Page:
‘Accept Half of Something, or Nothing at All?’ Brazil’s National Solid Waste Policy and the Coalition Politics of a Blue-Brown Alliance
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‘Accept Half of Something, or Nothing at All?’ Brazil’s National Solid Waste Policy and the Coalition Politics of a Blue-Brown Alliance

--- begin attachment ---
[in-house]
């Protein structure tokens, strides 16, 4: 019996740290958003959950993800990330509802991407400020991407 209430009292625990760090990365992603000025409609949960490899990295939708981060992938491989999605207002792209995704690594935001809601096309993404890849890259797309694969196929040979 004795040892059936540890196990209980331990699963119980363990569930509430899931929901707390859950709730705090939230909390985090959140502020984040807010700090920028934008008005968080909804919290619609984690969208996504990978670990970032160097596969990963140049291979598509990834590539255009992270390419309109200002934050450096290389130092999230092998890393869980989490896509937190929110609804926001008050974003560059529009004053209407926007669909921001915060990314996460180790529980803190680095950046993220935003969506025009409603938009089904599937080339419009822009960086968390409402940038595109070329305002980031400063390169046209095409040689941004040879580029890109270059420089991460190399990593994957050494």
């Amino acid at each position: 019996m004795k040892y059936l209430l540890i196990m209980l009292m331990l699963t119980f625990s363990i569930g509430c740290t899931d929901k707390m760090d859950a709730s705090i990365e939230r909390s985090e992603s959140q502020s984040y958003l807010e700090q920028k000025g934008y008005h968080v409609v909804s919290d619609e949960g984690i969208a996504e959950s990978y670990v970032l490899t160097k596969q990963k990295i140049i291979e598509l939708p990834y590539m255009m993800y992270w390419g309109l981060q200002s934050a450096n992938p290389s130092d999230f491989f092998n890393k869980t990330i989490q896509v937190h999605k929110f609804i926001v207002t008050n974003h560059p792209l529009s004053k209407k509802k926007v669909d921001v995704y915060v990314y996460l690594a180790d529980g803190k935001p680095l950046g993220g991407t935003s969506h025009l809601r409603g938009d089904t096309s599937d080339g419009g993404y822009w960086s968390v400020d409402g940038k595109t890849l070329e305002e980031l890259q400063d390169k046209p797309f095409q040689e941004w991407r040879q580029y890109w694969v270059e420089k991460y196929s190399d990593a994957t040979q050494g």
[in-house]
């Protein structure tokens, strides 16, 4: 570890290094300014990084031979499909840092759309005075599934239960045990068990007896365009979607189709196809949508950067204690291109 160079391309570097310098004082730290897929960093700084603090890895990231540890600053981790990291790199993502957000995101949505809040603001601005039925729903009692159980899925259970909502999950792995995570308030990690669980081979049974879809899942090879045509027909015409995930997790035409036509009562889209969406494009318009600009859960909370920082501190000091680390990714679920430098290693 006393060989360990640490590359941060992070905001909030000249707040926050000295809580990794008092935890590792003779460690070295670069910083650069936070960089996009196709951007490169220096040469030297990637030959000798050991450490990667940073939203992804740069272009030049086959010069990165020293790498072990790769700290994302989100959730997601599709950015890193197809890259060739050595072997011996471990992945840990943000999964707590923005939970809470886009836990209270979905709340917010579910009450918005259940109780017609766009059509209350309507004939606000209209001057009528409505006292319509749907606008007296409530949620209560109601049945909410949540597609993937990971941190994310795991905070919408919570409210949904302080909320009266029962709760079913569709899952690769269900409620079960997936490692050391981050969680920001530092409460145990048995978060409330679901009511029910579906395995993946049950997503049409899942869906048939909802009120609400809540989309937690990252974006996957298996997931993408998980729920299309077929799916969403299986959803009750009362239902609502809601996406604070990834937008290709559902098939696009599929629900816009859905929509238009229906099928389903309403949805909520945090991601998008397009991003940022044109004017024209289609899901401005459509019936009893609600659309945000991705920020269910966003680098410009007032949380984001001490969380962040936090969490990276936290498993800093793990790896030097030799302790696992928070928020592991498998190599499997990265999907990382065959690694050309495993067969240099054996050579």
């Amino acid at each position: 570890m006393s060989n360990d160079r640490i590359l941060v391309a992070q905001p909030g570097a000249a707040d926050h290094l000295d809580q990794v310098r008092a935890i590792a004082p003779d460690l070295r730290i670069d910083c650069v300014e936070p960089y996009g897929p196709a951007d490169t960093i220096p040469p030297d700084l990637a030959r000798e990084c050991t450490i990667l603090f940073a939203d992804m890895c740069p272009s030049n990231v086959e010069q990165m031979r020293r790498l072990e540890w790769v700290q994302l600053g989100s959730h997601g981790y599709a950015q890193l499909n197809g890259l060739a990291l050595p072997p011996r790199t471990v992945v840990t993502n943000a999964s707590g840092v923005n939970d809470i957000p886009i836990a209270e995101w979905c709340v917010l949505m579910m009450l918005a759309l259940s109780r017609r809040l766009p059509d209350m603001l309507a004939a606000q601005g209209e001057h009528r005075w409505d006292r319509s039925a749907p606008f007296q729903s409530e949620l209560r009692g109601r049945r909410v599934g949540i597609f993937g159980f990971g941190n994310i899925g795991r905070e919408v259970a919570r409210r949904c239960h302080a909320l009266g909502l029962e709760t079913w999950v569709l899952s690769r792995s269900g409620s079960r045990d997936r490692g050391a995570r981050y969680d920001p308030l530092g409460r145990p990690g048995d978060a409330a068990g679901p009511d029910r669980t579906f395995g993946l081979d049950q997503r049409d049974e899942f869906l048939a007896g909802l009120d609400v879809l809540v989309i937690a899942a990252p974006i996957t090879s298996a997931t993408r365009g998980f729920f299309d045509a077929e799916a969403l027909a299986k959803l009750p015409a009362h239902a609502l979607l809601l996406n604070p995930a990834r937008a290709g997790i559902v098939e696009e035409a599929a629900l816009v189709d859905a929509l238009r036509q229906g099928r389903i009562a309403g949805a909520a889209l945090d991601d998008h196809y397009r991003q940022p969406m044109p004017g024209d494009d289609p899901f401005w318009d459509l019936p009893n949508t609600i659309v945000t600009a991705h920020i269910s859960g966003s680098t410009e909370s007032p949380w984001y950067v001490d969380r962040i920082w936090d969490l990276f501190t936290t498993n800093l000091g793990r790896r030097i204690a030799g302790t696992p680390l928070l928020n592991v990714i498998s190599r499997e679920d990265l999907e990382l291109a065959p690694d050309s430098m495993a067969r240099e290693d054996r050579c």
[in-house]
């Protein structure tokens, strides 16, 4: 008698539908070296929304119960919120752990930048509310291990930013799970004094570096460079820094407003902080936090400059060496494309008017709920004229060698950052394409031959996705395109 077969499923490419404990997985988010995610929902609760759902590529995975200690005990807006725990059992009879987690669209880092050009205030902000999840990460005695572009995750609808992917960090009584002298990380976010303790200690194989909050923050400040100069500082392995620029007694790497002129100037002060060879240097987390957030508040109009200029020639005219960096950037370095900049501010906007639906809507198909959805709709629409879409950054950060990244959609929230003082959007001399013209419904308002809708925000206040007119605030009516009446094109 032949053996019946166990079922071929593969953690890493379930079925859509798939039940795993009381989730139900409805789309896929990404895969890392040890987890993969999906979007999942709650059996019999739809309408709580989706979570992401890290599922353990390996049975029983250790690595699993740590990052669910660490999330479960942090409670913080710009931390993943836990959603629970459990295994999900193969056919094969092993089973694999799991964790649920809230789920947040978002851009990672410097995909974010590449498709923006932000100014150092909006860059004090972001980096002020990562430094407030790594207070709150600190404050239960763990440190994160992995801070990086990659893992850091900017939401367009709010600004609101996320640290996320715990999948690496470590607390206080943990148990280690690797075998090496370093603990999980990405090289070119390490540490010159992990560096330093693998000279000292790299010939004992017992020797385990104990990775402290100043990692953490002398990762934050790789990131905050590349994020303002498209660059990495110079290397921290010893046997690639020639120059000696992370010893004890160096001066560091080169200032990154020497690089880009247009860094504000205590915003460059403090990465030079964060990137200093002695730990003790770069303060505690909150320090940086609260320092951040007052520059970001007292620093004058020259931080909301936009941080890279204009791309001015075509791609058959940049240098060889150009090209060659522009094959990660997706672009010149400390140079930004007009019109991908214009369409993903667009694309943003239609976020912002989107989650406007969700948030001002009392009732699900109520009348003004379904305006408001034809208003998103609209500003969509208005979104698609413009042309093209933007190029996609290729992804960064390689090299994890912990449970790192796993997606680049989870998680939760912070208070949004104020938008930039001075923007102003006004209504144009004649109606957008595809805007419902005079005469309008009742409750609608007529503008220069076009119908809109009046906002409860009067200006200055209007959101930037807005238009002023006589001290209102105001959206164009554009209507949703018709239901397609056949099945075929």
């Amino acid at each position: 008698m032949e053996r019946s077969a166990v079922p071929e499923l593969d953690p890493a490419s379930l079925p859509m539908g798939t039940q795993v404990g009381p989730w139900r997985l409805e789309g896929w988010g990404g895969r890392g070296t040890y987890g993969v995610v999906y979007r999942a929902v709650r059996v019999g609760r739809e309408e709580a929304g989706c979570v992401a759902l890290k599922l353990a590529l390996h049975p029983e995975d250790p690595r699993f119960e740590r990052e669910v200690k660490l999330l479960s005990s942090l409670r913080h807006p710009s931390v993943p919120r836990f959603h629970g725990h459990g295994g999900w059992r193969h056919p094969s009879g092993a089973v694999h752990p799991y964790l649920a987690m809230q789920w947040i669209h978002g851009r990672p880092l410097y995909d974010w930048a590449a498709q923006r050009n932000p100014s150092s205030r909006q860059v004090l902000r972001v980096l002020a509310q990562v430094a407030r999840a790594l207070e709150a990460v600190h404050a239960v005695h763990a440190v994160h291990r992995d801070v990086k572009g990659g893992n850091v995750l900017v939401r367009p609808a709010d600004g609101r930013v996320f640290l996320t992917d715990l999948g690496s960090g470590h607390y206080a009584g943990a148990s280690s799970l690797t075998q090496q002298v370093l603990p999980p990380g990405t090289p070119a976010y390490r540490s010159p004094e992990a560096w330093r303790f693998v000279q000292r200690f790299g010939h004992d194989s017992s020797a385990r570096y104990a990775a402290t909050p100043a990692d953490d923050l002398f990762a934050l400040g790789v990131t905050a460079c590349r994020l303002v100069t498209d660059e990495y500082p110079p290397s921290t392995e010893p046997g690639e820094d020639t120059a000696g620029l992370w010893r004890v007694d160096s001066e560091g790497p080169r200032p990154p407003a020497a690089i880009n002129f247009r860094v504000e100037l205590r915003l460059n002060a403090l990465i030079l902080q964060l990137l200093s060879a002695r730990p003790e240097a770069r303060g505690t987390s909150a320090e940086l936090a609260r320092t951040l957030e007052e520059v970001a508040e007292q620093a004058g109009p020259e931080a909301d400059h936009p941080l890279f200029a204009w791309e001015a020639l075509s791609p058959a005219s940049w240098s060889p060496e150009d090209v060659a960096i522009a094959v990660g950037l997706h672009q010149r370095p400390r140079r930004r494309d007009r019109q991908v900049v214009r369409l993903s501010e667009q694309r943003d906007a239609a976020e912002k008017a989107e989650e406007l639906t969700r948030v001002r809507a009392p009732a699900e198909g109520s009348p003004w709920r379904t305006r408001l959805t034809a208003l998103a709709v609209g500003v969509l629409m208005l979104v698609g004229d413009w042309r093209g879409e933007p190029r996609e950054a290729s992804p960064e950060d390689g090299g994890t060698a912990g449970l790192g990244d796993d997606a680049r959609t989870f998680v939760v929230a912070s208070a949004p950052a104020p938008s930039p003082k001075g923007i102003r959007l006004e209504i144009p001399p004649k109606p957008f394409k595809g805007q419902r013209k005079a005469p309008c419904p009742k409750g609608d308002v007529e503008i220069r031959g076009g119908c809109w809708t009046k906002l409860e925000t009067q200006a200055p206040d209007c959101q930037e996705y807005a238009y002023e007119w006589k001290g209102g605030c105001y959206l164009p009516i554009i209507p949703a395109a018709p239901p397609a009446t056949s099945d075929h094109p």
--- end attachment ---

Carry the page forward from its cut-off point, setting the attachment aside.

Brazil’s 2010 Pol�tica Nacional de Res�duos S�lidos (National Solid Waste Management Policy, PNRS) was a landmark legislative victory for a social movement of waste pickers (workers who collect and re-sell discarded materials), who have organized to overcome conditions of exclusion and marginality. The PNRS addressed both social and environmental aspects of waste management: it formally recognized waste pickers and assigned greater financial responsibility to the private sector for environmentally sound stewardship of the waste it produces. The policy was an important win for waste pickers and urban environmentalists, who I argue formed a blue-brown coalition that together supported the policy. However, by most accounts the PNRS seems like an unlikely success story. Stalled in the National Congress for the two decades prior, the bill faced strong resistance from private sector interest groups. Drawing from social movement theory concepts and using qualitative research methods collected through interviews and document analysis, this thesis interrogates what factors led to the unlikely passage of the PNRS, and whether the law’s supporters were able to achieve in practice the policy changes that they worked to pass on paper. I argue that a co-occurrence of three phenomena—agitations from civil society actors, a change in political tides under President Luiz In�cio “Lula” da Silva, and a shifting political strategy by the private sector—together enabled the law’s passage. However, because of the influence of corporate actors on the legislative process and a shifting political landscape under Lula’s successor President Dilma Rousseff, the PNRS was not implemented in a manner consistent with the goals of the blue-brown coalition. This outcome created divisions between waste pickers and urban environmentalists over whether to accept the policy despite its shortcomings, or reject it entirely. This thesis uses the case of the PNRS to illustrate the complicated prospect of achieving shared wins for labor and environmental interests. I analyze challenges to forming coalitions in the face of unfavorable political climates, the prospect of building labor-environment alliances, and obstacles to meaningful civil society participation in policy-making spaces. In sum, the thesis generates insights about the opportunities and challenges that face labor-environment coalitions, and how such coalitions may work to achieve shared policy goals that ensure a just and sustainable future.

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